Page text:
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Police officers stand next to the door of the Jinan Intermediate People's Court building, where the trial of disgraced Chinese politician Bo Xilai will be held in Jinan, Shandong province August 21, 2013. One of the charges against Bo relates to his flouting the authority of central leaders in Beijing, sources said, an allegation so sensitive that his trial could start one day sooner to hear it in secret. The charge is abuse of power, and the accusation is that Bo challenged and ignored the will and rules of the ruling Communist Party, the sources said. Bo is also accused of corruption and taking bribes, but that charge is likely to be heard on Thursday, when the trial is officially scheduled to begin, in a supposedly open session in the court in the eastern city of Jinan. REUTERS/Carlos Barria (CHINA - Tags: POLITICS) - GM1E98L0Q3002
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Party leadership and rule of law in the Xi Jinping era

What does an ascendant Chinese Communist Party mean for China's legal development?

Executive Summary

Learn more about Global ChinaThe Chinese Communist Party has largely observed a technical, de jure separation between itself and the state, including the legal system — even while de facto controlling the state apparatus and often disregarding and devaluing the law — for much of the 70 years it has ruled the People’s Republic of China (PRC). Party General Secretary Xi Jinping is dismantling that pretense through assertion of comprehensive party leadership over everything, including law. Yet, his push to codify party leadership into law and making explicit the party’s command of “socialist rule of law with Chinese characteristics” suggest that Xi appreciates the legitimating power of law. Under his incumbency, the party has made “governing the country in accordance with law,” commonly translated as “law-based governance” (依法治国), a cornerstone of the party’s governance strategy, along with Xi Jinping Thought on Socialism with Chinese Characteristics for a New Era. The party, while demanding “absolute” leadership of political-legal work, continues to delegate to state legal institutions the responsibility to address and resolve complex matters on a day-to-day basis in a professional, efficient, fair, and autonomous manner to help maintain social stability and promote economic development.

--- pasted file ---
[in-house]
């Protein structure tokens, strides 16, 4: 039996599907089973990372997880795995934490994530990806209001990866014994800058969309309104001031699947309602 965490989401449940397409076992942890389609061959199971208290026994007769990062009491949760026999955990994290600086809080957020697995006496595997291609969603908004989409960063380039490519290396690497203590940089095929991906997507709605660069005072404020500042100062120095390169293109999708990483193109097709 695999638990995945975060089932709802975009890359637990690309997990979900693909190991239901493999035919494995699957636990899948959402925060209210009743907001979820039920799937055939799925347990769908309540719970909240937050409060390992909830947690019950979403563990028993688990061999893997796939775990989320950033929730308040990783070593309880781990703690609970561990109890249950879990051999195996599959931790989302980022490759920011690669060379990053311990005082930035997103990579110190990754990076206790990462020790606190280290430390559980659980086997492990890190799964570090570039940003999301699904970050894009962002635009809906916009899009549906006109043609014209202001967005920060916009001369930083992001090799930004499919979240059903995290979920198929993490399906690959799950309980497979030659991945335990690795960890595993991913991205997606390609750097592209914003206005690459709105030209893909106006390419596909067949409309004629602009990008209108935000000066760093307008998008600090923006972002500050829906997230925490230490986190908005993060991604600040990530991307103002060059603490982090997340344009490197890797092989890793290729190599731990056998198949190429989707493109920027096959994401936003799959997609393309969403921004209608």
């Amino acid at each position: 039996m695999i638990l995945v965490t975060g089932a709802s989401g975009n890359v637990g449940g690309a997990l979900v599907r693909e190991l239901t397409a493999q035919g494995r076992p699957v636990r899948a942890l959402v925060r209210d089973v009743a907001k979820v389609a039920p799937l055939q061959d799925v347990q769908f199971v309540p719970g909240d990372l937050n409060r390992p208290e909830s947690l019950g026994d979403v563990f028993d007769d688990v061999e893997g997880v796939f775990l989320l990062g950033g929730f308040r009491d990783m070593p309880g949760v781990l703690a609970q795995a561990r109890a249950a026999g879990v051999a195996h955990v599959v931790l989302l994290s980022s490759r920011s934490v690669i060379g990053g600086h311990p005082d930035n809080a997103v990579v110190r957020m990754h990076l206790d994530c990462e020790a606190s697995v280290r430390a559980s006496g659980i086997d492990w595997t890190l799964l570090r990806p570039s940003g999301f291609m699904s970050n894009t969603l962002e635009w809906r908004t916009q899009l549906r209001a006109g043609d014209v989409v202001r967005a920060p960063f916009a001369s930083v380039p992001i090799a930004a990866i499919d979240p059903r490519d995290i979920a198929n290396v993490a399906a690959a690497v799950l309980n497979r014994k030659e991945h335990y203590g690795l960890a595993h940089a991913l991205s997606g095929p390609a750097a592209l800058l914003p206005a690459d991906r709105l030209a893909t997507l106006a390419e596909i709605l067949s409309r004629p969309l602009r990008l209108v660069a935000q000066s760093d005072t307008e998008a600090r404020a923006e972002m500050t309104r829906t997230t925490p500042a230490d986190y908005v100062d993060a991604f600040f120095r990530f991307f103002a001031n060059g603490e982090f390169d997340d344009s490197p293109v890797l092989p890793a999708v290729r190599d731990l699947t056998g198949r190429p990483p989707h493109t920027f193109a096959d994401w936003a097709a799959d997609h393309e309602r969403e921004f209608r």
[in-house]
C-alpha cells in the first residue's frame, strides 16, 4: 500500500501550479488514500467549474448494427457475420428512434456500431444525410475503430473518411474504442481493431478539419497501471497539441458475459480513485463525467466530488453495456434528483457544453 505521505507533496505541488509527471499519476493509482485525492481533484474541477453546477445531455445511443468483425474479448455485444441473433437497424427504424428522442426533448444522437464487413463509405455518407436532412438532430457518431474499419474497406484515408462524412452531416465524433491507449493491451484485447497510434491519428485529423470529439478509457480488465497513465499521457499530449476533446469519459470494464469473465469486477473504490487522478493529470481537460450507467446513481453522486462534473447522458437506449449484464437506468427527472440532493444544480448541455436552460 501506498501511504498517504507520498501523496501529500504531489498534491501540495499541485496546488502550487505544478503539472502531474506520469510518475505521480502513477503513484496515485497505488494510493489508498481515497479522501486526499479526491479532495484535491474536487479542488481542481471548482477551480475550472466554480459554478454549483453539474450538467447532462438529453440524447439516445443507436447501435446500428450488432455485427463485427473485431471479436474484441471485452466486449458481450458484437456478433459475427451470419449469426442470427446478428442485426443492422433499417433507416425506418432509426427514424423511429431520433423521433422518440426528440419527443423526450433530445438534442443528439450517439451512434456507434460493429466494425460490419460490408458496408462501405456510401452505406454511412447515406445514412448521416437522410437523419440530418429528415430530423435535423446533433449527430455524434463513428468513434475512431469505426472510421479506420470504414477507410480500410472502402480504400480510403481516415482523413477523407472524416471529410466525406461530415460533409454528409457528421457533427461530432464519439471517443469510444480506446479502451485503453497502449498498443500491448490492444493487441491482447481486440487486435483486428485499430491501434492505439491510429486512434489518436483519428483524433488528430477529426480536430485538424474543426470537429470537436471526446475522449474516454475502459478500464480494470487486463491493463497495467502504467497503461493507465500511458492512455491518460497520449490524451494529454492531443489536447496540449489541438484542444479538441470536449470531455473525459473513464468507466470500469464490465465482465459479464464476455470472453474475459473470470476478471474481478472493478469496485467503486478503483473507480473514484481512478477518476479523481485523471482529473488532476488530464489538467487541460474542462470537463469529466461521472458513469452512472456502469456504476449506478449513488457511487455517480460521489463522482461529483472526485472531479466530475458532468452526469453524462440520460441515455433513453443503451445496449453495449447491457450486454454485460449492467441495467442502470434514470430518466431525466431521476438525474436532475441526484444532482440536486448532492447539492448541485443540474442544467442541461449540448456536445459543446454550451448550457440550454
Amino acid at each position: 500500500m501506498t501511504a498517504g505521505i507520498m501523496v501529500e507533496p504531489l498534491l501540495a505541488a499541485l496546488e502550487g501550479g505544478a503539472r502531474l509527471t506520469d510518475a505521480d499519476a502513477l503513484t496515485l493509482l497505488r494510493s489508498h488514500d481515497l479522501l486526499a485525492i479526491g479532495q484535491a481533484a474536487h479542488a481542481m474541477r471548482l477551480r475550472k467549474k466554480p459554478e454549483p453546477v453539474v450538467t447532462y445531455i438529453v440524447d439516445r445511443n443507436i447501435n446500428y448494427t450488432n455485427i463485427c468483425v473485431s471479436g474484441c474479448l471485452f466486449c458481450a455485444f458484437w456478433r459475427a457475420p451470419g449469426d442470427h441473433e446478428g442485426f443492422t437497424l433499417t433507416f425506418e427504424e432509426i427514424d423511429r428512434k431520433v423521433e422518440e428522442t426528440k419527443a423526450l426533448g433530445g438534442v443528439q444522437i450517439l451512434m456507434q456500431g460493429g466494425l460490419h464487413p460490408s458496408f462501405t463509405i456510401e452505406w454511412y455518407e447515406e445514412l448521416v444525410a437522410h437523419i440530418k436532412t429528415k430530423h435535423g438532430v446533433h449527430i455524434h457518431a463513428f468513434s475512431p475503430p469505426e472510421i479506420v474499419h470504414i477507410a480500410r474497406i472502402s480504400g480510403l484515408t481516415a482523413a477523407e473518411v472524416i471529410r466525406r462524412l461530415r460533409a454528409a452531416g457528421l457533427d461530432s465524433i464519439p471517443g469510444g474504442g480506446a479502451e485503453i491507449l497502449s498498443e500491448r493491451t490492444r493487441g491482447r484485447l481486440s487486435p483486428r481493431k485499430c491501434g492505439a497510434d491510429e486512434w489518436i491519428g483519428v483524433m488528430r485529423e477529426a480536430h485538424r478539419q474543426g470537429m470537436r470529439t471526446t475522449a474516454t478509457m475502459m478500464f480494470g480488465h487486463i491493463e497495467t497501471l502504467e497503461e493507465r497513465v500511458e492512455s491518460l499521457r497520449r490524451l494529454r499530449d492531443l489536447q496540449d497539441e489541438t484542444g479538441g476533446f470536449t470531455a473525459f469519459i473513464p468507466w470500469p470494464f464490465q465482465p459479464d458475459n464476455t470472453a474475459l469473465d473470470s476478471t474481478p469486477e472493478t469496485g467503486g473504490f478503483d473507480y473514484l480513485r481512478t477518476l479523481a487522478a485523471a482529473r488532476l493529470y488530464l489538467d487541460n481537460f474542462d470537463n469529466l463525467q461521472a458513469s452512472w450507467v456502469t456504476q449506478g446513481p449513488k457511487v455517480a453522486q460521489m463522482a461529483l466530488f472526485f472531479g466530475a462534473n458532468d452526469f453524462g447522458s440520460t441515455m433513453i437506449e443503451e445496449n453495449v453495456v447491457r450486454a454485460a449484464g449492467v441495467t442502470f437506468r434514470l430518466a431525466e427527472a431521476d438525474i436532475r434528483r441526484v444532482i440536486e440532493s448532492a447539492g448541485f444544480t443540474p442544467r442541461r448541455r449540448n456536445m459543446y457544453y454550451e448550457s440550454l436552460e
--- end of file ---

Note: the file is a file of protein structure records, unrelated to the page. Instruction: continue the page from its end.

At the same time, the authoritarian party-state continues to bypass state legal requirements, or adopts and applies illiberal ones, when dealing with what it views as sensitive matters. Relying on extra-legal detentions and other coercive measures, Xi has overseen an unprecedentedly organized and sustained crackdown on civic and labor activists, religious leaders, journalists, and ethnic and religious minorities — most blatantly in Xinjiang and Tibet. The crackdown has also targeted outspoken academics and students, as well as the legal profession that the party purports to entrust to protect the public’s lawful rights and help achieve law-based governance. In practice, the party maintains a dual state and legal system, under which the majority of Chinese people generally enjoy the protection of an increasingly sophisticated body of law and legal institutions, but those deemed a danger to the party-state are handled outside the law.

The substantive impact of Xi’s push to institutionalize and legalize party leadership over everything is not clear. To date, the party appears to view its leadership as primarily political and seeks to promote a professionalized, efficient, and effective state, economy and legal sector. It is sending mixed messages, however. Emphasizing party leadership raises concerns about increased politicization of decisionmaking, with less transparency and accountability, potentially threatening not only economic and social development, but also the rule-of-law project that is intended to enhance party legitimacy. The party’s conditional attitude toward law, reflected in its continued resort to extra-legal means in dealing with perceived enemies, creates uncertainty over the reliability of the party-state’s legal commitments both at home and abroad.